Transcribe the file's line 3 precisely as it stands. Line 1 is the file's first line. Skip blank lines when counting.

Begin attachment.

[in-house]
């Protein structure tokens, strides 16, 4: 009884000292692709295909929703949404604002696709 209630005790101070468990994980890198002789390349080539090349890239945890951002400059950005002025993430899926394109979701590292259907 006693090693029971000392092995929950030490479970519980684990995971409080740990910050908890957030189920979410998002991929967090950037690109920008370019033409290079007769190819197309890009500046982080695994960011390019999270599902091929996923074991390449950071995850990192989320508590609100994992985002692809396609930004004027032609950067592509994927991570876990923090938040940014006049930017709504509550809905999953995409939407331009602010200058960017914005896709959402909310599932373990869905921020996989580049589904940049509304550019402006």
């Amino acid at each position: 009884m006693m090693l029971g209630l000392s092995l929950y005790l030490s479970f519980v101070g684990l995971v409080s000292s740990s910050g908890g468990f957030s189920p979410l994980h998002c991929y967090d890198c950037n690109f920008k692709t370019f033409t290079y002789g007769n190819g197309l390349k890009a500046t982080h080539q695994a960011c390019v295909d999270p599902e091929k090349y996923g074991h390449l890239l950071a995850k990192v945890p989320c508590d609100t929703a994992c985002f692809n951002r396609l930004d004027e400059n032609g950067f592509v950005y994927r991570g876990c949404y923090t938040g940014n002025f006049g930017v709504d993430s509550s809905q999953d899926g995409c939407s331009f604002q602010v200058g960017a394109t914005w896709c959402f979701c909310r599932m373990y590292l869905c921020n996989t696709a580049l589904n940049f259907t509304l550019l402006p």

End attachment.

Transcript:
């Amino acid at each position: 009884m006693m090693l029971g209630l000392s092995l929950y005790l030490s479970f519980v101070g684990l995971v409080s000292s740990s910050g908890g468990f957030s189920p979410l994980h998002c991929y967090d890198c950037n690109f920008k692709t370019f033409t290079y002789g007769n190819g197309l390349k890009a500046t982080h080539q695994a960011c390019v295909d999270p599902e091929k090349y996923g074991h390449l890239l950071a995850k990192v945890p989320c508590d609100t929703a994992c985002f692809n951002r396609l930004d004027e400059n032609g950067f592509v950005y994927r991570g876990c949404y923090t938040g940014n002025f006049g930017v709504d993430s509550s809905q999953d899926g995409c939407s331009f604002q602010v200058g960017a394109t914005w896709c959402f979701c909310r599932m373990y590292l869905c921020n996989t696709a580049l589904n940049f259907t509304l550019l402006p």